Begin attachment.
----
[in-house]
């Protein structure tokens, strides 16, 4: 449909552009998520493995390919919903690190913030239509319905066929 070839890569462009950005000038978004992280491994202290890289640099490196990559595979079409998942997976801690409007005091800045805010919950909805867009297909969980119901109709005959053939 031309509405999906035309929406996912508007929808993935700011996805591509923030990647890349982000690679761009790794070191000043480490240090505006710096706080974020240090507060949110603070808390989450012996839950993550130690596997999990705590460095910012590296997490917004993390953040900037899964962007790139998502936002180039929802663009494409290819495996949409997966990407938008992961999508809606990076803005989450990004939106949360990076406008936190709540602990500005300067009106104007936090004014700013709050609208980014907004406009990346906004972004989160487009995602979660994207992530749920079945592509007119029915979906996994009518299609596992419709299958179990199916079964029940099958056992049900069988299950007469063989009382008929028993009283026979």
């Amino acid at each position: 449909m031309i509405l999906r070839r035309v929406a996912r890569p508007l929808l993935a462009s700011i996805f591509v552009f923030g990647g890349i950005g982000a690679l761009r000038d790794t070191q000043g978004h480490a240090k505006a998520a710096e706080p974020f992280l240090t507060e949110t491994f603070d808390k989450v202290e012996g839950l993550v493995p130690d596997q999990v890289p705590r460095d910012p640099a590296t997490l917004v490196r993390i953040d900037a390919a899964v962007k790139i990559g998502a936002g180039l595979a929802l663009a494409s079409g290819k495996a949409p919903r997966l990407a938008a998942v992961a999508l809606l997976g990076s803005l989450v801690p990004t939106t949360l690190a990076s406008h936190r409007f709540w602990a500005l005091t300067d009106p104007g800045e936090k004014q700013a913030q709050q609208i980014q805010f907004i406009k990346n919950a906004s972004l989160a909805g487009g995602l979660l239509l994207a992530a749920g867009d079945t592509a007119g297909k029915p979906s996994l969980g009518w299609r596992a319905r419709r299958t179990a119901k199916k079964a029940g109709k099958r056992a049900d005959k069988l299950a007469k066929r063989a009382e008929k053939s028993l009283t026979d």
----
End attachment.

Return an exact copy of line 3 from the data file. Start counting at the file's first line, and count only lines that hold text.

């Amino acid at each position: 449909m031309i509405l999906r070839r035309v929406a996912r890569p508007l929808l993935a462009s700011i996805f591509v552009f923030g990647g890349i950005g982000a690679l761009r000038d790794t070191q000043g978004h480490a240090k505006a998520a710096e706080p974020f992280l240090t507060e949110t491994f603070d808390k989450v202290e012996g839950l993550v493995p130690d596997q999990v890289p705590r460095d910012p640099a590296t997490l917004v490196r993390i953040d900037a390919a899964v962007k790139i990559g998502a936002g180039l595979a929802l663009a494409s079409g290819k495996a949409p919903r997966l990407a938008a998942v992961a999508l809606l997976g990076s803005l989450v801690p990004t939106t949360l690190a990076s406008h936190r409007f709540w602990a500005l005091t300067d009106p104007g800045e936090k004014q700013a913030q709050q609208i980014q805010f907004i406009k990346n919950a906004s972004l989160a909805g487009g995602l979660l239509l994207a992530a749920g867009d079945t592509a007119g297909k029915p979906s996994l969980g009518w299609r596992a319905r419709r299958t179990a119901k199916k079964a029940g109709k099958r056992a049900d005959k069988l299950a007469k066929r063989a009382e008929k053939s028993l009283t026979d």